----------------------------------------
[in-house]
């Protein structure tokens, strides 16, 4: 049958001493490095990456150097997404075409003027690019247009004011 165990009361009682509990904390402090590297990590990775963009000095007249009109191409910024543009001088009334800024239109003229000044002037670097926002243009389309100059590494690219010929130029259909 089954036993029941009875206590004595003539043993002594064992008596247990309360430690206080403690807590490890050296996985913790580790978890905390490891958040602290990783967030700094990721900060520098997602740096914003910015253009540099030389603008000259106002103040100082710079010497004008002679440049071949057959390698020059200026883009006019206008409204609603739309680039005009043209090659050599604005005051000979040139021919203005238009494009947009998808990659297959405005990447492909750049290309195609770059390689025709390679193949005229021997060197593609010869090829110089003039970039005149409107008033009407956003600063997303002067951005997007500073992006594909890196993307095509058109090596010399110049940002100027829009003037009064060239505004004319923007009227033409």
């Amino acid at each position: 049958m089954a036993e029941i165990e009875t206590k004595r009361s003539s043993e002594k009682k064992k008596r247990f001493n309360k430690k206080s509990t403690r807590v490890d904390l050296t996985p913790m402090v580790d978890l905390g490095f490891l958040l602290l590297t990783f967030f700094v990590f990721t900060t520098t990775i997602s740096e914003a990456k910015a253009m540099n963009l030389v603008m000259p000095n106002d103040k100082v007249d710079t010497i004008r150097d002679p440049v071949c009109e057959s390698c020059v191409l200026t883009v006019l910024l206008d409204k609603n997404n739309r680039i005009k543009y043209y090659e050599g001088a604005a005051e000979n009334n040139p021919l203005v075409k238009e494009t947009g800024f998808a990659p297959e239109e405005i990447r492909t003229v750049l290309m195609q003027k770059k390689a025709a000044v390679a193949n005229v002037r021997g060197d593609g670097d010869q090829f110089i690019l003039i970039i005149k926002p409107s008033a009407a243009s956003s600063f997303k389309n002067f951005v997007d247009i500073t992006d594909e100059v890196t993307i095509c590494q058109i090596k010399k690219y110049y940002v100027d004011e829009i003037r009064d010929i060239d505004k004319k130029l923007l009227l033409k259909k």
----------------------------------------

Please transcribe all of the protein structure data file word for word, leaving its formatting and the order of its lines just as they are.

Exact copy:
[in-house]
């Protein structure tokens, strides 16, 4: 049958001493490095990456150097997404075409003027690019247009004011 165990009361009682509990904390402090590297990590990775963009000095007249009109191409910024543009001088009334800024239109003229000044002037670097926002243009389309100059590494690219010929130029259909 089954036993029941009875206590004595003539043993002594064992008596247990309360430690206080403690807590490890050296996985913790580790978890905390490891958040602290990783967030700094990721900060520098997602740096914003910015253009540099030389603008000259106002103040100082710079010497004008002679440049071949057959390698020059200026883009006019206008409204609603739309680039005009043209090659050599604005005051000979040139021919203005238009494009947009998808990659297959405005990447492909750049290309195609770059390689025709390679193949005229021997060197593609010869090829110089003039970039005149409107008033009407956003600063997303002067951005997007500073992006594909890196993307095509058109090596010399110049940002100027829009003037009064060239505004004319923007009227033409």
């Amino acid at each position: 049958m089954a036993e029941i165990e009875t206590k004595r009361s003539s043993e002594k009682k064992k008596r247990f001493n309360k430690k206080s509990t403690r807590v490890d904390l050296t996985p913790m402090v580790d978890l905390g490095f490891l958040l602290l590297t990783f967030f700094v990590f990721t900060t520098t990775i997602s740096e914003a990456k910015a253009m540099n963009l030389v603008m000259p000095n106002d103040k100082v007249d710079t010497i004008r150097d002679p440049v071949c009109e057959s390698c020059v191409l200026t883009v006019l910024l206008d409204k609603n997404n739309r680039i005009k543009y043209y090659e050599g001088a604005a005051e000979n009334n040139p021919l203005v075409k238009e494009t947009g800024f998808a990659p297959e239109e405005i990447r492909t003229v750049l290309m195609q003027k770059k390689a025709a000044v390679a193949n005229v002037r021997g060197d593609g670097d010869q090829f110089i690019l003039i970039i005149k926002p409107s008033a009407a243009s956003s600063f997303k389309n002067f951005v997007d247009i500073t992006d594909e100059v890196t993307i095509c590494q058109i090596k010399k690219y110049y940002v100027d004011e829009i003037r009064d010929i060239d505004k004319k130029l923007l009227l033409k259909k």